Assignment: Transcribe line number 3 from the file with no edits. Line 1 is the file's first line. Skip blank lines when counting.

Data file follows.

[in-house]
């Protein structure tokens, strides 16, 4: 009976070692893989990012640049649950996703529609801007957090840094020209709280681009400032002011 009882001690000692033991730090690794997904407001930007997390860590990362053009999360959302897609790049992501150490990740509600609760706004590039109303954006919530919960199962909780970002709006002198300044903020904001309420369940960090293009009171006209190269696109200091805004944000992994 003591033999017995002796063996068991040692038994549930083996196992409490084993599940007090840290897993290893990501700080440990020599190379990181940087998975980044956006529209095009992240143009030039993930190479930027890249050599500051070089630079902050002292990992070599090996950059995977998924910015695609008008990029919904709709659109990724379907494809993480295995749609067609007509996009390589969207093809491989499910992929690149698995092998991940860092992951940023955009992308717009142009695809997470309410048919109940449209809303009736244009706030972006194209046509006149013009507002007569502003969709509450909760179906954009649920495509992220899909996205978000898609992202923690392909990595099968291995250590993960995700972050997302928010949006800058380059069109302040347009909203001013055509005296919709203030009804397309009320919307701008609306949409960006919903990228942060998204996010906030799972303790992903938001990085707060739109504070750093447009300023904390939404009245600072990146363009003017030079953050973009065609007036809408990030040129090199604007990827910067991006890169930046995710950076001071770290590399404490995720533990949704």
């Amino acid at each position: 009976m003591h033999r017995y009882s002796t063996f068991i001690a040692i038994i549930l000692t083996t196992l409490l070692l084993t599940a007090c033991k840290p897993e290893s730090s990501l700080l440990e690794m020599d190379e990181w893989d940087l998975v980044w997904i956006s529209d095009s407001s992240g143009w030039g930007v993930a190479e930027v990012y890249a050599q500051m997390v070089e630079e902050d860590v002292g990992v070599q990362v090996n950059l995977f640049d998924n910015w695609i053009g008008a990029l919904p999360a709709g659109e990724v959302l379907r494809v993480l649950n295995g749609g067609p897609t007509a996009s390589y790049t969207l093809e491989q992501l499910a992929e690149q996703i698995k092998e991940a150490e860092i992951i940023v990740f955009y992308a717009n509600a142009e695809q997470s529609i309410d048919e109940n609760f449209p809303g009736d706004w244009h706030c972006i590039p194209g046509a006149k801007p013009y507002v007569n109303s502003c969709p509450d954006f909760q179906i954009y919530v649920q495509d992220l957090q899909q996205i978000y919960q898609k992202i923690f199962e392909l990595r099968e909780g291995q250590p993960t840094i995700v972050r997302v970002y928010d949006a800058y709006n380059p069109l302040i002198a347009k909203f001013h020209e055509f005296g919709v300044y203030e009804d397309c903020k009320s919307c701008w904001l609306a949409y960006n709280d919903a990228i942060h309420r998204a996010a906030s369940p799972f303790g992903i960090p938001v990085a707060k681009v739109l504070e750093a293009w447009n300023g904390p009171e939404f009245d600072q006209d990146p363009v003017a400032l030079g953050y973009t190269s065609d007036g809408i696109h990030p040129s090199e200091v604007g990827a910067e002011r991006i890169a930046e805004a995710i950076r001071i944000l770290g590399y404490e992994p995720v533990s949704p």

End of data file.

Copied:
């Amino acid at each position: 009976m003591h033999r017995y009882s002796t063996f068991i001690a040692i038994i549930l000692t083996t196992l409490l070692l084993t599940a007090c033991k840290p897993e290893s730090s990501l700080l440990e690794m020599d190379e990181w893989d940087l998975v980044w997904i956006s529209d095009s407001s992240g143009w030039g930007v993930a190479e930027v990012y890249a050599q500051m997390v070089e630079e902050d860590v002292g990992v070599q990362v090996n950059l995977f640049d998924n910015w695609i053009g008008a990029l919904p999360a709709g659109e990724v959302l379907r494809v993480l649950n295995g749609g067609p897609t007509a996009s390589y790049t969207l093809e491989q992501l499910a992929e690149q996703i698995k092998e991940a150490e860092i992951i940023v990740f955009y992308a717009n509600a142009e695809q997470s529609i309410d048919e109940n609760f449209p809303g009736d706004w244009h706030c972006i590039p194209g046509a006149k801007p013009y507002v007569n109303s502003c969709p509450d954006f909760q179906i954009y919530v649920q495509d992220l957090q899909q996205i978000y919960q898609k992202i923690f199962e392909l990595r099968e909780g291995q250590p993960t840094i995700v972050r997302v970002y928010d949006a800058y709006n380059p069109l302040i002198a347009k909203f001013h020209e055509f005296g919709v300044y203030e009804d397309c903020k009320s919307c701008w904001l609306a949409y960006n709280d919903a990228i942060h309420r998204a996010a906030s369940p799972f303790g992903i960090p938001v990085a707060k681009v739109l504070e750093a293009w447009n300023g904390p009171e939404f009245d600072q006209d990146p363009v003017a400032l030079g953050y973009t190269s065609d007036g809408i696109h990030p040129s090199e200091v604007g990827a910067e002011r991006i890169a930046e805004a995710i950076r001071i944000l770290g590399y404490e992994p995720v533990s949704p």